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Not So Dark

Colin Murphy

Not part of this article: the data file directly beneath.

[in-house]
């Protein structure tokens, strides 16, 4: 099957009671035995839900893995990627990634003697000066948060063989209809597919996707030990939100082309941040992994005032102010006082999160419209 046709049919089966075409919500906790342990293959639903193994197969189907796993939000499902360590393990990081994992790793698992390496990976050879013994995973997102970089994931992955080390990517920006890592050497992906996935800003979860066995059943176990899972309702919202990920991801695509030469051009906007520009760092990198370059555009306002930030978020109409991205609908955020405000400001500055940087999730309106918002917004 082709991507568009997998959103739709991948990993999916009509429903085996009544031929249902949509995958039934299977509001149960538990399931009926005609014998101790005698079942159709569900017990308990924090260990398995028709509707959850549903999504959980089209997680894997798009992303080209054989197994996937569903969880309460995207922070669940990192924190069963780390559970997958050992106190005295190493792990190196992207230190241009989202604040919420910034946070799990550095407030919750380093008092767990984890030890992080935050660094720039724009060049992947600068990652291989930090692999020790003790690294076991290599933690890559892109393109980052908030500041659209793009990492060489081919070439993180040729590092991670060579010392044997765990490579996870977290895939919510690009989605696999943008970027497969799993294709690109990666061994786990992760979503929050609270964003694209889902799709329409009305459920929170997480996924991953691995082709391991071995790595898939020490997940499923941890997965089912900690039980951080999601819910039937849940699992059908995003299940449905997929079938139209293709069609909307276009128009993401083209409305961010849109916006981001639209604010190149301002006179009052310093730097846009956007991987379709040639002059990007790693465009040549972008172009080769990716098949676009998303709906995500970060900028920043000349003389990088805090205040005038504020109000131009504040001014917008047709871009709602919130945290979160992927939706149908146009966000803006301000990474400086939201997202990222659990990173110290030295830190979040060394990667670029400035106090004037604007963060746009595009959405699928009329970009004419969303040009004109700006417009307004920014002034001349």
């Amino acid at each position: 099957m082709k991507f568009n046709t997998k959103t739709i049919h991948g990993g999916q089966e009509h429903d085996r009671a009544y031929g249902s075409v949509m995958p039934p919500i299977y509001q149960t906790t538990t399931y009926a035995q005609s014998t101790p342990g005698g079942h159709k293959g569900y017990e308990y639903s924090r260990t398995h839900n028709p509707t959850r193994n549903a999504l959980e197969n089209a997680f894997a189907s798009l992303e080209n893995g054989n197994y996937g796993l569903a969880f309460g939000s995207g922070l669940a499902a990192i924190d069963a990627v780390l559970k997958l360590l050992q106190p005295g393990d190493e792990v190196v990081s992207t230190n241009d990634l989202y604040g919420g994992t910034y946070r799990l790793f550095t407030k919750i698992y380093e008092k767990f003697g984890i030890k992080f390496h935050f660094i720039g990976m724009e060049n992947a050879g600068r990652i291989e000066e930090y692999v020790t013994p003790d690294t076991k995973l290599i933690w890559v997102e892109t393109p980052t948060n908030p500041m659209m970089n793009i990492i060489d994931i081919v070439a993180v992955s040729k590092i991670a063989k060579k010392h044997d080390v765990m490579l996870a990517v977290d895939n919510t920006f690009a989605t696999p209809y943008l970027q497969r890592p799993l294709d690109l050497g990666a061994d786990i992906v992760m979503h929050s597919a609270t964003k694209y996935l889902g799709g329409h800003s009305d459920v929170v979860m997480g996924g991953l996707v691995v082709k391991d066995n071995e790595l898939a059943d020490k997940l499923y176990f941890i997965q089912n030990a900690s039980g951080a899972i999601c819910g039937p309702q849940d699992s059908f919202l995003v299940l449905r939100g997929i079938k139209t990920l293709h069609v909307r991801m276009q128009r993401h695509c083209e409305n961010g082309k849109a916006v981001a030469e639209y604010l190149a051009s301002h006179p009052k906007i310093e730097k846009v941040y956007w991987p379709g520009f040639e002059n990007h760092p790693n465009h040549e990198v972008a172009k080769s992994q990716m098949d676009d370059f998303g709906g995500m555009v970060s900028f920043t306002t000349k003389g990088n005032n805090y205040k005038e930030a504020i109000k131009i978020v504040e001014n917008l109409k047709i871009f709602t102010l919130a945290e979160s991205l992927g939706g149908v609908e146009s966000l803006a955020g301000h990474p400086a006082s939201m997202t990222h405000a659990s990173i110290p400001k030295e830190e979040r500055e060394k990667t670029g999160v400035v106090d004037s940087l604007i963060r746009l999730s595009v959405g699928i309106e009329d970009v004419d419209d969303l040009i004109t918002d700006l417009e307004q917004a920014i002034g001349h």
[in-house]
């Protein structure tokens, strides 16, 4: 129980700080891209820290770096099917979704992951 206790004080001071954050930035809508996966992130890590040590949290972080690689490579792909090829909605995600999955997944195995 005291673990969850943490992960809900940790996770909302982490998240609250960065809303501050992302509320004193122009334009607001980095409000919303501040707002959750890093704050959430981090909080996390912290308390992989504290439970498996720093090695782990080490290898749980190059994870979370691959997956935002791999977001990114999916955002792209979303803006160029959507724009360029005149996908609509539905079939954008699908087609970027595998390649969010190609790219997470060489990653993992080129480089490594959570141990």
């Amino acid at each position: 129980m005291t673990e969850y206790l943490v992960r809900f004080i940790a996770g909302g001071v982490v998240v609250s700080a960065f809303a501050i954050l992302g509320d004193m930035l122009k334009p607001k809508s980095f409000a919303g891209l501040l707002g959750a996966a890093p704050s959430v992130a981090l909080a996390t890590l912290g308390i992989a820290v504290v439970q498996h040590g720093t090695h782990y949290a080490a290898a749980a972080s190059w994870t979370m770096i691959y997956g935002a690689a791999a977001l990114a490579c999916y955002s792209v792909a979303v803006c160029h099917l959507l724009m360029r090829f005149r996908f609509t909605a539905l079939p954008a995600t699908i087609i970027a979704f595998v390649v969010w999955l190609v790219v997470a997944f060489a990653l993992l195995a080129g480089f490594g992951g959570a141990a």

Africa: Altered States, Ordinary Miracles, by Richard Dowden, Portobello Books, 576 pp, £25, ISBN: 978-1846271540 On April 7th, 1994, a plane carrying the Rwandan president, Juvenal Habyarimana, was shot down. Over the next six weeks, 800,000 Rwandans were butchered in what has been called “the most rapid genocide in recorded history”. The attention of the international media, however, was elsewhere in Africa at the time: in South Africa in fact, where Nelson Mandela’s ANC was contesting the first democratic election in South African history. Anticipating a bloodbath in a country with whose politics the media had at least some familiarity, they missed the politics of the bloodbath that was unfolding in Rwanda. Much is now made of the culpability of the leading Western powers in allowing the Rwandan genocide to unfold to its full extent. The Americans and British tried to block the use of the word genocide in the security council because, under international law, its use would have compelled them to intervene. Kofi Annan, later an acclaimed UN secretary general, was then head of peacekeeping at the organisation and was warned repeatedly of what was developing. According to the chief peacekeeper in Rwanda, the Canadian general Roméo Dallaire, Annan ignored his requests for help. As Richard Dowden records, “with hindsight, it is obvious that the world’s political leaders and opinion makers failed Rwanda… [but] before the Rwanda genocide it was different”. The leaders were enabled to turn a blind eye because the press was blindsided. Distracted by South Africa and disoriented by the complex history of ethnic and political conflict in Rwanda, it failed to realise what was happening. Initial reports referred to renewed “civil war”, and then to “tribal bloodletting” between Hutu and Tutsi. (News editors, Dowden writes, “giggled and spoke about Tutus and Whoopsies in news conferences”.) The only references to genocide referred to past massacres. The first mention in the press of the Hutu militia that was organising and carrying out much of the genocide, the Interahamwe, came three weeks after the start, in a Reuters dispatch on April 30th. Eventually, the world woke up, and among the responses was a massive inflow of aid to Goma in eastern Congo, where hundreds of thousands of Rwandans had fled. But these were not refugees from the genocide, they were refugees from the military campaign against the genocide. The Tutsi-dominated Rwandan Patriotic Front had swept down through the…



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